NAD recently reviewed TV and Internet advertising for Dollar Shave Club challenged by Schick. NAD recently reviewed TV and Internet advertising for Dollar Shave Club challenged by Schick. Schick alleged that the ads falsely accused it and other competitors of abusing consumers through price gouging, and also conveyed an unsupported implied parity claim with respect to performance. One of the ads at issue featured a customer at a drugstore receiving a “free gift” of a kick to the groin with his razor purchase, while another showed a customer handing over all of his money and possessions to buy razor blades. The ads featured the tagline, “tired of getting beat up by high razor prices? DollarShaveClub.com ships amazing razors for just a few bucks.”
As to Schick’s assertion that Dollar Shave Club falsely disparaged competitors by communicating that competitors were guilty of price gouging and charging for “useless” features, NAD found the ads at issue did not criticize the specific features of the competitors’ razors or imply that they did not have any use at all. Rather, NAD reasoned that the ads properly called into question whether extra features provide increased value over the more basic razors, which did not amount to false disparagement. However, Dollar Shave Club agreed to discontinue references to competitors’ “gimmicks” and “shenanigans.”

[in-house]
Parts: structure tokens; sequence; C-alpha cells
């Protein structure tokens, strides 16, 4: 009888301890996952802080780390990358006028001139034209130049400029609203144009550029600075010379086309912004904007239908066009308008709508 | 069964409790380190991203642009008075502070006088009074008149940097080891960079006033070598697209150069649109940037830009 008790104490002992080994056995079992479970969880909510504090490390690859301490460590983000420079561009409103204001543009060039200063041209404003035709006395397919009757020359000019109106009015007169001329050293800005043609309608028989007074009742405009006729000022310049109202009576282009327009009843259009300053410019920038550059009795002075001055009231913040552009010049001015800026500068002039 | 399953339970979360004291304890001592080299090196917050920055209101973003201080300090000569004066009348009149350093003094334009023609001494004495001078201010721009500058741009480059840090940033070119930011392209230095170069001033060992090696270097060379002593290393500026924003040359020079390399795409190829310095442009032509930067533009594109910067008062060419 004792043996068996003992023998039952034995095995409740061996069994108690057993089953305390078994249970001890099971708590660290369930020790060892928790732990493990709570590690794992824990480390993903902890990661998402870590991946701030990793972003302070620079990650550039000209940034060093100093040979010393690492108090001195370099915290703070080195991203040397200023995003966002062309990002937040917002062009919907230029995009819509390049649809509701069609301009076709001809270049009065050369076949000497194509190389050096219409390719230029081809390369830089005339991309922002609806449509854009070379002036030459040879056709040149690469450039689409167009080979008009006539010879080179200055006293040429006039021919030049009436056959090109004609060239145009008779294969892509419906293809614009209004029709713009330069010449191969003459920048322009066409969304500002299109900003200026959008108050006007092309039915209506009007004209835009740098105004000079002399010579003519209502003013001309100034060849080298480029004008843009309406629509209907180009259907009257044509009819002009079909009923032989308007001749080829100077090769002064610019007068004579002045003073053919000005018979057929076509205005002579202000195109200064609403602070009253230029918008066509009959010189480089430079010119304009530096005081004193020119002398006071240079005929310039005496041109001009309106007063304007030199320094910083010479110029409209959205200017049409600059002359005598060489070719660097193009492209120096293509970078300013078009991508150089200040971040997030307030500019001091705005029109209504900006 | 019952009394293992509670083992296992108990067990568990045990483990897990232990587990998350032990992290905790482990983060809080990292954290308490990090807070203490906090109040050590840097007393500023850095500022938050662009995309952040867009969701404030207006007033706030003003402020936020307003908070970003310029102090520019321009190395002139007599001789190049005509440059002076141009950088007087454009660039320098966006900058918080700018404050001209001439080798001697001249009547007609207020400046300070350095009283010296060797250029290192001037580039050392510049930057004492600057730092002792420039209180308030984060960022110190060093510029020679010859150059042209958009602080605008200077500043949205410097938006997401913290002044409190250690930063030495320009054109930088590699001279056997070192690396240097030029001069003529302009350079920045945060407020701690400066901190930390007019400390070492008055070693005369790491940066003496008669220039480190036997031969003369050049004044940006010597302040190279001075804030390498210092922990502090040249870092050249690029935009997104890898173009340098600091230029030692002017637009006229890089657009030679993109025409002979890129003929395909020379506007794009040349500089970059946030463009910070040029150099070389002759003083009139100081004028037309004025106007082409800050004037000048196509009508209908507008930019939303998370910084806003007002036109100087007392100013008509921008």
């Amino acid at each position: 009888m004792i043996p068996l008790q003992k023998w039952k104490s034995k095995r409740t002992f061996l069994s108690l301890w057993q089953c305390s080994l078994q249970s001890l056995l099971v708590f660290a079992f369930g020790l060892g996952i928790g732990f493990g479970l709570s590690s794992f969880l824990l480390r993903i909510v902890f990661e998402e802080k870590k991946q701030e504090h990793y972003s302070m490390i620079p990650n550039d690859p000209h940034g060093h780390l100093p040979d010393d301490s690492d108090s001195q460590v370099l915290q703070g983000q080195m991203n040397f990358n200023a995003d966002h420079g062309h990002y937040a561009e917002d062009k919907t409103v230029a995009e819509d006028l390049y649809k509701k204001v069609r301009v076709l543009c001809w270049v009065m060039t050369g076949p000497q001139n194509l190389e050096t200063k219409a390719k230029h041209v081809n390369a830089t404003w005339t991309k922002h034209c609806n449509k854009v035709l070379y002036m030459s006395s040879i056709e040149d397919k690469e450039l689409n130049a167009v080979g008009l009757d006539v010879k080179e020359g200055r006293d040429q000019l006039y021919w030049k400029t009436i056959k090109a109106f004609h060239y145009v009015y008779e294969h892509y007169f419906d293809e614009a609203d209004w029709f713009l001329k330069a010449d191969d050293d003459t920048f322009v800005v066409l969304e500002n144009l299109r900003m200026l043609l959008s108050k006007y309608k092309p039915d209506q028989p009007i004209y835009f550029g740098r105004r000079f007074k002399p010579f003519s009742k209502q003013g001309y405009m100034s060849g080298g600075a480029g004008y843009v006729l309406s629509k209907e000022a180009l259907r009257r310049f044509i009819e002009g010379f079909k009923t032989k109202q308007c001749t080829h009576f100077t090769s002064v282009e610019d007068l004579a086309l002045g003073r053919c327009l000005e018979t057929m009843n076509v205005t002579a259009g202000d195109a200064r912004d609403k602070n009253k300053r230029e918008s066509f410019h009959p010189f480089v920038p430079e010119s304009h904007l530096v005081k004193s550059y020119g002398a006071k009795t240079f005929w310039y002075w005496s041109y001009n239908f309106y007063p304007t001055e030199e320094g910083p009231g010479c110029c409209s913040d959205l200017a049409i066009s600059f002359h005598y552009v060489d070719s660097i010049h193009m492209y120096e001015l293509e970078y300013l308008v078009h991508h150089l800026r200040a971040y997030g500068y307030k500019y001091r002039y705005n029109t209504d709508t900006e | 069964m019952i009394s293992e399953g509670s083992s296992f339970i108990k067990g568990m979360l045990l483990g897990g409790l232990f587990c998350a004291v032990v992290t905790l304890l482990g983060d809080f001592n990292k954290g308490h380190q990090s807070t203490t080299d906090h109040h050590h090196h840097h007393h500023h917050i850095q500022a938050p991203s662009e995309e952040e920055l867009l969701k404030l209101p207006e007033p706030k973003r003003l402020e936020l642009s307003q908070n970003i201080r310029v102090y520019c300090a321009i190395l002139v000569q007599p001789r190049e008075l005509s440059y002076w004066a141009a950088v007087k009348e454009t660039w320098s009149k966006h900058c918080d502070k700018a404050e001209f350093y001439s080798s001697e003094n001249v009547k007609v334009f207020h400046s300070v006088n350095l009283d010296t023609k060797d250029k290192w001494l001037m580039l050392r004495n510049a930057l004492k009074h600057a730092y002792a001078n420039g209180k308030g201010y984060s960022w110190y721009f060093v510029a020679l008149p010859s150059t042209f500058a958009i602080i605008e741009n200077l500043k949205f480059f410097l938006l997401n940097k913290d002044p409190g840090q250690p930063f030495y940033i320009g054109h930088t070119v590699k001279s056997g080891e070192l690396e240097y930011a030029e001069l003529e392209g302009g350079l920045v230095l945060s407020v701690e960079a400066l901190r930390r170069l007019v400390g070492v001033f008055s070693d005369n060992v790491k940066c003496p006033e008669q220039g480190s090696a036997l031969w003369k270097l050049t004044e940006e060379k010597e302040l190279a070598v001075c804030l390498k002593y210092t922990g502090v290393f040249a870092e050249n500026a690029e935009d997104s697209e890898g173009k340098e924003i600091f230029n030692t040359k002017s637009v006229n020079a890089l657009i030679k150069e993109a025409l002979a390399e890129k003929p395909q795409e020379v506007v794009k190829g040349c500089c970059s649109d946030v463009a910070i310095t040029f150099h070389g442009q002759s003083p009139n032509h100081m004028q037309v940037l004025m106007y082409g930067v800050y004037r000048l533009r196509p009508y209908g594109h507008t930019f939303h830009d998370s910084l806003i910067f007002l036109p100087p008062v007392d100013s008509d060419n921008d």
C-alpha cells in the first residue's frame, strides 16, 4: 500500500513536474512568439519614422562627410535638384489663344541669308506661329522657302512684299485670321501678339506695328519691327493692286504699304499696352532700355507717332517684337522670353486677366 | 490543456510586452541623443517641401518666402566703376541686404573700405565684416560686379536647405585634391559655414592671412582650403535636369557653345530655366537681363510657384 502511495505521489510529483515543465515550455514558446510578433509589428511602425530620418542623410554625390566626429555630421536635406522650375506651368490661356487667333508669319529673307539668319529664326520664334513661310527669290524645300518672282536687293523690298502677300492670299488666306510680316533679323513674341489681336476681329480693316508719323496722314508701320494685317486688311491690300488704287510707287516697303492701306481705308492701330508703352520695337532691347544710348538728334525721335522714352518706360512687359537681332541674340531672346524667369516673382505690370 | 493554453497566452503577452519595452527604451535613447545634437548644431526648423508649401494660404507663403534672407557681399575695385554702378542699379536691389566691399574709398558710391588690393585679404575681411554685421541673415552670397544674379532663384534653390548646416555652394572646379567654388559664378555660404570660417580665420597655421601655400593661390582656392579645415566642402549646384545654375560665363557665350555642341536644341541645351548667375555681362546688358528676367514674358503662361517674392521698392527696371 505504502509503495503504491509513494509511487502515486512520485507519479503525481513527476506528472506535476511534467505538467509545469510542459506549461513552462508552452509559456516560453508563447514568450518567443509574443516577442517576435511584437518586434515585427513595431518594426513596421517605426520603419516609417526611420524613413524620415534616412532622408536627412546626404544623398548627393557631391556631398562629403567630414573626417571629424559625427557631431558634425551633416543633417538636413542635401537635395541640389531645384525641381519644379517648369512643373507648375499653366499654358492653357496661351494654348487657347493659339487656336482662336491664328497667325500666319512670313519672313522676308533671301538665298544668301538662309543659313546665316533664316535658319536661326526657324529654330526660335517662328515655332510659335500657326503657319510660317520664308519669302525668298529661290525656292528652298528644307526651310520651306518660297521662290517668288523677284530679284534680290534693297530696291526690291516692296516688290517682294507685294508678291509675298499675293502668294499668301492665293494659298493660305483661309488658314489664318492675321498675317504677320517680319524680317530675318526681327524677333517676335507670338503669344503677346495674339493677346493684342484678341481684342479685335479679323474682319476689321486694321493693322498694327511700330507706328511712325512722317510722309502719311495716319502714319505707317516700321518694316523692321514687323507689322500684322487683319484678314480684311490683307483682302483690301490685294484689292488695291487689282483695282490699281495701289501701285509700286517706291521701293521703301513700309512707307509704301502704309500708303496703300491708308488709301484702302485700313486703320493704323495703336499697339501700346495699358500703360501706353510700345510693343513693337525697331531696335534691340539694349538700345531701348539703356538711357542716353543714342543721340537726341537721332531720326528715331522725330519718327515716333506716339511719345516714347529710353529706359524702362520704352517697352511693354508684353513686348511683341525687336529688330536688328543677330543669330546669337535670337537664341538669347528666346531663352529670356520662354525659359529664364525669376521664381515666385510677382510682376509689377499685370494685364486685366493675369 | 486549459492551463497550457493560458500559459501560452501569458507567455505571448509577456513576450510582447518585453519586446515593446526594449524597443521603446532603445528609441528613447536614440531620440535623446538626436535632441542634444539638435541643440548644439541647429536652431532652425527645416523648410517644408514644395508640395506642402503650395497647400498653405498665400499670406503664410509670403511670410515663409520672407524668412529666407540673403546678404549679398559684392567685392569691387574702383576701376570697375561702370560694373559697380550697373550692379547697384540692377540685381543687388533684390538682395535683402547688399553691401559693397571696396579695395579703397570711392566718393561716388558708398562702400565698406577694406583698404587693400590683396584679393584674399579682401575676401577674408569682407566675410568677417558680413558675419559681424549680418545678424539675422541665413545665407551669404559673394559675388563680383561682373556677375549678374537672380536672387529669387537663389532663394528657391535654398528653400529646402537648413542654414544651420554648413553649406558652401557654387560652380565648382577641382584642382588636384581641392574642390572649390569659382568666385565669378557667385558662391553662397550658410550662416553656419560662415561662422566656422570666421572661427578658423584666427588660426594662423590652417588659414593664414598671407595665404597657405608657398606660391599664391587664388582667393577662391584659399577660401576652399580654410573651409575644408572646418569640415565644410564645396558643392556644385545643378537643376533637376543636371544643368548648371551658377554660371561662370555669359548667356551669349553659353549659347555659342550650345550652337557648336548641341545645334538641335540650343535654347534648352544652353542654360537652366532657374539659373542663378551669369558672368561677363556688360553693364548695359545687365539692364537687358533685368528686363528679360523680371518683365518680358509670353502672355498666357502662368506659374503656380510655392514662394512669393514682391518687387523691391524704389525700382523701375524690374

NAD also concluded that consumers would not likely take away the implied message that Dollar Shave Club razors perform the same as higher-priced razors. While the ads included express price comparisons, the NAD found these to be true and not problematic. Further, the ads did not mention of any specific product attributes of the razors or include information about shaving performance, which NAD found important to its conclusion that consumers would not take away a comparative performance message.
TIP: Advertiser’s should be careful that advertising does not cross the line into disparagement of competitor’s or their products, even if advertising is done in a humorous manner. However, advertiser’s may point out actual differences between products, such as price, without necessarily implying that products are similar in all other respects.